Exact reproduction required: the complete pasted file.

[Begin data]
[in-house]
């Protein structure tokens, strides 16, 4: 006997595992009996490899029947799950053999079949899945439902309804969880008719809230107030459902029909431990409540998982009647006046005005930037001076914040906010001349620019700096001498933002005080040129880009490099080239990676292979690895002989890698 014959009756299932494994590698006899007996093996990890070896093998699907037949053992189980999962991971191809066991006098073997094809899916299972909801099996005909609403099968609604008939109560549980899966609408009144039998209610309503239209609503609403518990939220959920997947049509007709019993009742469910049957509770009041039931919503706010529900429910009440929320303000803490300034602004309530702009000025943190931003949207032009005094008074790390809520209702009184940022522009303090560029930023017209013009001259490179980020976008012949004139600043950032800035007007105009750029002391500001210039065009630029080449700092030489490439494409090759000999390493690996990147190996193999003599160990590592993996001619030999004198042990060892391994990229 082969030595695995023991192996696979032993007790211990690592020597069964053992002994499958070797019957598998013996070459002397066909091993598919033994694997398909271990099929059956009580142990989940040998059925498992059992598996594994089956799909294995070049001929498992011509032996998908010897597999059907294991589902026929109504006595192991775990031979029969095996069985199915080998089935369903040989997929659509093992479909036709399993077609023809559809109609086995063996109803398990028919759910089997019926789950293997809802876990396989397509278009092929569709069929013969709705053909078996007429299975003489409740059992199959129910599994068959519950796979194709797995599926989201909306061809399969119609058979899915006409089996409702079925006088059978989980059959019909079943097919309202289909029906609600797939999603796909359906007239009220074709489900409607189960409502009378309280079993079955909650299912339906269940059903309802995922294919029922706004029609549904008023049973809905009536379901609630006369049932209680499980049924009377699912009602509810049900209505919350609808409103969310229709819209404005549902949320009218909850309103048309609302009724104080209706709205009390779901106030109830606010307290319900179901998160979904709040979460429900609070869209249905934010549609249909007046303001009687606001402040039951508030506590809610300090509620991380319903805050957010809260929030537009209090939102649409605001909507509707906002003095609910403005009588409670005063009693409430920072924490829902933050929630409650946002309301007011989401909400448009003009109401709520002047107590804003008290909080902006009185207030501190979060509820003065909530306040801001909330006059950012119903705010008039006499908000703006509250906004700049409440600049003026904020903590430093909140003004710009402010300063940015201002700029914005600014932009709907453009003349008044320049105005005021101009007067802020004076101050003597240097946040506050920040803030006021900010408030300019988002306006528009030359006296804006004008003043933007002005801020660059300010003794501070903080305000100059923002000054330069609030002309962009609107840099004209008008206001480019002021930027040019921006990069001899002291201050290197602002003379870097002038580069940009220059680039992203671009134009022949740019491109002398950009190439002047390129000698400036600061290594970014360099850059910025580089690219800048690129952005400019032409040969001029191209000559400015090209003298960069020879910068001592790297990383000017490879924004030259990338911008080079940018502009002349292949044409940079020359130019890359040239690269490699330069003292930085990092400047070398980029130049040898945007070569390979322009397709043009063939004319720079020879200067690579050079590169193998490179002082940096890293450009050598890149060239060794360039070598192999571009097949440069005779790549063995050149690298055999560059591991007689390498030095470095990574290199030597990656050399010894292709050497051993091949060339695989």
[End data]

[in-house]
């Protein structure tokens, strides 16, 4: 006997595992009996490899029947799950053999079949899945439902309804969880008719809230107030459902029909431990409540998982009647006046005005930037001076914040906010001349620019700096001498933002005080040129880009490099080239990676292979690895002989890698 014959009756299932494994590698006899007996093996990890070896093998699907037949053992189980999962991971191809066991006098073997094809899916299972909801099996005909609403099968609604008939109560549980899966609408009144039998209610309503239209609503609403518990939220959920997947049509007709019993009742469910049957509770009041039931919503706010529900429910009440929320303000803490300034602004309530702009000025943190931003949207032009005094008074790390809520209702009184940022522009303090560029930023017209013009001259490179980020976008012949004139600043950032800035007007105009750029002391500001210039065009630029080449700092030489490439494409090759000999390493690996990147190996193999003599160990590592993996001619030999004198042990060892391994990229 082969030595695995023991192996696979032993007790211990690592020597069964053992002994499958070797019957598998013996070459002397066909091993598919033994694997398909271990099929059956009580142990989940040998059925498992059992598996594994089956799909294995070049001929498992011509032996998908010897597999059907294991589902026929109504006595192991775990031979029969095996069985199915080998089935369903040989997929659509093992479909036709399993077609023809559809109609086995063996109803398990028919759910089997019926789950293997809802876990396989397509278009092929569709069929013969709705053909078996007429299975003489409740059992199959129910599994068959519950796979194709797995599926989201909306061809399969119609058979899915006409089996409702079925006088059978989980059959019909079943097919309202289909029906609600797939999603796909359906007239009220074709489900409607189960409502009378309280079993079955909650299912339906269940059903309802995922294919029922706004029609549904008023049973809905009536379901609630006369049932209680499980049924009377699912009602509810049900209505919350609808409103969310229709819209404005549902949320009218909850309103048309609302009724104080209706709205009390779901106030109830606010307290319900179901998160979904709040979460429900609070869209249905934010549609249909007046303001009687606001402040039951508030506590809610300090509620991380319903805050957010809260929030537009209090939102649409605001909507509707906002003095609910403005009588409670005063009693409430920072924490829902933050929630409650946002309301007011989401909400448009003009109401709520002047107590804003008290909080902006009185207030501190979060509820003065909530306040801001909330006059950012119903705010008039006499908000703006509250906004700049409440600049003026904020903590430093909140003004710009402010300063940015201002700029914005600014932009709907453009003349008044320049105005005021101009007067802020004076101050003597240097946040506050920040803030006021900010408030300019988002306006528009030359006296804006004008003043933007002005801020660059300010003794501070903080305000100059923002000054330069609030002309962009609107840099004209008008206001480019002021930027040019921006990069001899002291201050290197602002003379870097002038580069940009220059680039992203671009134009022949740019491109002398950009190439002047390129000698400036600061290594970014360099850059910025580089690219800048690129952005400019032409040969001029191209000559400015090209003298960069020879910068001592790297990383000017490879924004030259990338911008080079940018502009002349292949044409940079020359130019890359040239690269490699330069003292930085990092400047070398980029130049040898945007070569390979322009397709043009063939004319720079020879200067690579050079590169193998490179002082940096890293450009050598890149060239060794360039070598192999571009097949440069005779790549063995050149690298055999560059591991007689390498030095470095990574290199030597990656050399010894292709050497051993091949060339695989």